I’ll be back next edition with some tips on finding the best activity for you. Good luck and go bowl some Warney leg spinners!
GROW a vegie rainbow
I get narky this time of year. Autumn is wonderful, don’t get me wrong. But I know it’s really just a downhill plummet into the depths of dark, colourless winter.
I reckon we all need to jolt ourselves out of the gloom as things get icy – inject some blazing colour.
Grow some of those amazingly coloured vegies now available – purple carrots, yellow and green cauliflowers, rainbow silverbeet, and yellow, purple and even red cabbages. You can turn your vegie garden psychedelic.
And it gives new meaning to telling the kids to eat their greens.
Once you could only buy most of this colourful bunch in shops, but now they’re out there for all to grow – and autumn’s a ripper time to get started. Grow them from seed and you’ll save money.
So where do you start? You’ve first got to get your vegie
beds up to scratch – well dug soil, plenty of organic stuff, good drainage and whatever sun you can get. And you might need some frost protection when you raise your seedlings.
I reckon those weird coloured carrots are a good start in the rainbow stakes. There are a couple of purple ones around with names like Cosmic Purple and Purple Dayz, and there’s a yellow called Solar Yellow (sweeter than the orange ones).
If coloured cabbages float your boat, try one of the red ones, such as Red Express. It’s compact growing, looks stunning and is yummy in coleslaw.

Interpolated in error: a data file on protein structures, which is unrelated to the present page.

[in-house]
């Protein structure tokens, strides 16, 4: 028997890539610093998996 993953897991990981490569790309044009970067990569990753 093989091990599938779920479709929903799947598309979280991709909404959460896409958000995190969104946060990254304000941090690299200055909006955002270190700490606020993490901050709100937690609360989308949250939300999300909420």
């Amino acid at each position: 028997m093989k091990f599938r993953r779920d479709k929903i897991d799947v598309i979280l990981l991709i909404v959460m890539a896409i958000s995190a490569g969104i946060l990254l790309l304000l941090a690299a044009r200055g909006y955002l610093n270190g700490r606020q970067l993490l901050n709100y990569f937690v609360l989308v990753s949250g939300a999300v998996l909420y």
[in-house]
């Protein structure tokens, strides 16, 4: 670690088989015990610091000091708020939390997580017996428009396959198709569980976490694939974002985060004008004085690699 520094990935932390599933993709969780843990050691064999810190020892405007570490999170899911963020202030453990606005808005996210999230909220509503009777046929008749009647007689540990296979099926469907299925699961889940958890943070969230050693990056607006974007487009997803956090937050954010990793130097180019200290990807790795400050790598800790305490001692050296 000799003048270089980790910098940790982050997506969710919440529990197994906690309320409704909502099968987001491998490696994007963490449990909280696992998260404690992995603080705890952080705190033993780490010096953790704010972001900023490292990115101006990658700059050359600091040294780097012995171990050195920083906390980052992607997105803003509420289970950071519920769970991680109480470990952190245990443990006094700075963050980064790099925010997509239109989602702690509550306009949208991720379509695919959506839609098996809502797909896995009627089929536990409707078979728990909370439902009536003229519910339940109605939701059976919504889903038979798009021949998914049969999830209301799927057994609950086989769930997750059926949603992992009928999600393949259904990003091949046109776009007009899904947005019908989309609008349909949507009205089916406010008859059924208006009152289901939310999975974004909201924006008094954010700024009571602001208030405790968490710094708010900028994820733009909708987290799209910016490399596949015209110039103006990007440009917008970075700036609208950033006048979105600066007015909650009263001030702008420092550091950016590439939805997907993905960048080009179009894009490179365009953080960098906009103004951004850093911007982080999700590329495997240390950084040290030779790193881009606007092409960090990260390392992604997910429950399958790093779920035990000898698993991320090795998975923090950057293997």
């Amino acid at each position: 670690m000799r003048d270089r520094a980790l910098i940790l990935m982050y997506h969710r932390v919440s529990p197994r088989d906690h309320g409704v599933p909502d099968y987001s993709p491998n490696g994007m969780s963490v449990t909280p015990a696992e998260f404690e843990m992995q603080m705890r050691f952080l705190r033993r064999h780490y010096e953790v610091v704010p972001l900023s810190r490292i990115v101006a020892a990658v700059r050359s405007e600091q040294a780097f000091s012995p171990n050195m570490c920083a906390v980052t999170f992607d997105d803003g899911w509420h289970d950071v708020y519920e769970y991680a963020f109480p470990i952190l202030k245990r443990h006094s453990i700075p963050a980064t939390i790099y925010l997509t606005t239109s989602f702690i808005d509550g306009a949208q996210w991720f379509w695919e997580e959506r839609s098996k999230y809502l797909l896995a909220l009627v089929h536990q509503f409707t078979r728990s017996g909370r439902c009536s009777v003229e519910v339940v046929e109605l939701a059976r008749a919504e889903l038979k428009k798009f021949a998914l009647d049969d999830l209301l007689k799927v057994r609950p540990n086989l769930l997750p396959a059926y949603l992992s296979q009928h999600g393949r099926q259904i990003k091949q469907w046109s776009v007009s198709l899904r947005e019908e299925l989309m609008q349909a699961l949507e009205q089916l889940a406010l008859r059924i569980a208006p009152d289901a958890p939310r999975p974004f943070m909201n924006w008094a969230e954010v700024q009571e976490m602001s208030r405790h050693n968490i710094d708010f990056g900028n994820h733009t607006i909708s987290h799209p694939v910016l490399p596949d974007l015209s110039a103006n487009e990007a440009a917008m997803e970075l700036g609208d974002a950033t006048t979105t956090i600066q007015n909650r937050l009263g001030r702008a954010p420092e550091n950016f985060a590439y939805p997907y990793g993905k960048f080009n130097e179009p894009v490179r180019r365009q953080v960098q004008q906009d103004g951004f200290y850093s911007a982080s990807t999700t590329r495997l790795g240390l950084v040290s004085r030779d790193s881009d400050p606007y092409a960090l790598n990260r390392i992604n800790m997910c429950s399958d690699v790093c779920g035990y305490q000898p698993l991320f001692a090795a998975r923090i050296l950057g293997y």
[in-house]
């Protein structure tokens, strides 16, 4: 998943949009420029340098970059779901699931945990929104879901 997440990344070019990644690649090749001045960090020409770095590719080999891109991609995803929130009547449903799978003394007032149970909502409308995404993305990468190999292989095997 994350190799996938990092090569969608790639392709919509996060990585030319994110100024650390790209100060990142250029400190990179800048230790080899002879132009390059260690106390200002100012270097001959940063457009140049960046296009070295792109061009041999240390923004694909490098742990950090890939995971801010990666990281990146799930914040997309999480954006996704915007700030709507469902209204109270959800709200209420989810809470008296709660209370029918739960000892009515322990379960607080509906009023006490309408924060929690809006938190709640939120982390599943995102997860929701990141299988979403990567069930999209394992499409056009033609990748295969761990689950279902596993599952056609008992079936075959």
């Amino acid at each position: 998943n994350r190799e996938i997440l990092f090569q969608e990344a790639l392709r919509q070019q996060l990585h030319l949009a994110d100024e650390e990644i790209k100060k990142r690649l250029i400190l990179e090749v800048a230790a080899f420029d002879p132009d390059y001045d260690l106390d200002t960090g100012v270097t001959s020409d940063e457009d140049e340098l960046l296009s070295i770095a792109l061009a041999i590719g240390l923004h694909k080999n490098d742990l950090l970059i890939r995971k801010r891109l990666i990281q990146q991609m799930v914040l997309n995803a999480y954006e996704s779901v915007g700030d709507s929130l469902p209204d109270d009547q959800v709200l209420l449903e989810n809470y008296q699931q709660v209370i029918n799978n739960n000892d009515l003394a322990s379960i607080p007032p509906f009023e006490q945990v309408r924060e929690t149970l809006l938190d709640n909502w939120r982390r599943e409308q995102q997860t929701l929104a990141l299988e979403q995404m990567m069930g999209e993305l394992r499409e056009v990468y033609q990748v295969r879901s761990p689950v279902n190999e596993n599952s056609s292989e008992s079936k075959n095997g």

Rainbow silverbeet (or rainbow chard if you prefer) is a must, and you should try some red stemmed spinach. There’s one called Reddy that’s promising. Got to confess I haven't tried it myself yet but they, whoever they are, say it’s a winner.
Then there’s red-stemmed chicory, purple-podded peas, red-leaf pak choy (a little bit of Asian fare never goes astray) and purple sprouting broccoli.
And don’t get me started on lettuce. It’s now in a kaleidoscope of colours.
Oh, and don’t forget some yellow and purple cauliflowers.
If you fancy something a little prehistoric looking, grow some Tuscan kale. It sometimes has fancy names like nero di toscana, and lacinato kale boasts foliage that reminds me of a dinosaur’s skin yet tastes a treat, especially when shredded and added to a hearty winter soup.
If you get some of this lot in you’ll have one of the most colourful winters imaginable.
You could seek out a few pictures of this amazing bunch of vegies and challenge your kids to grow some. It’ll save you some of the labour and, who knows, it could get them hooked on gardening.
Then come spring you can plant some of those quirkily coloured tomatoes. There are heaps of them.
Good for you
The best bit about growing these rainbow vegies is that the science boffins reckon they’re great for our health. Being a bloke whose blood pressure sometimes gets a mite high,
I was impressed by a report from a Queensland professor a couple of years back.
For eight weeks he fed purple carrot juice to rats suffering high blood pressure, glucose intolerance and heart and liver damage brought on by being fed a typical western diet high in fats and carbohydrates.
And guess what. The rats’ blood pressure dropped and all symptoms seemingly vanished, despite the high fat/carbohydrate diet remaining.
Seems most of the good stuff comes from the higher levels of pigments and nutrients in strongly coloured vegetables and fruits.
They reckon red vegies often contain substances thought to help reduce prostate cancer, high blood pressure and tumours, while blue and purple ones are said to boost the immune system, lower cholesterol, improve calcium absorption, help fight digestive tract cancers and reduce inflammation.
The orange and yellow ones are supposedly good in lowering cholesterol levels and high blood pressure, reducing prostate cancer risks, reducing age-related macula degeneration and promoting healthy joints. Now I could do with some of that last one.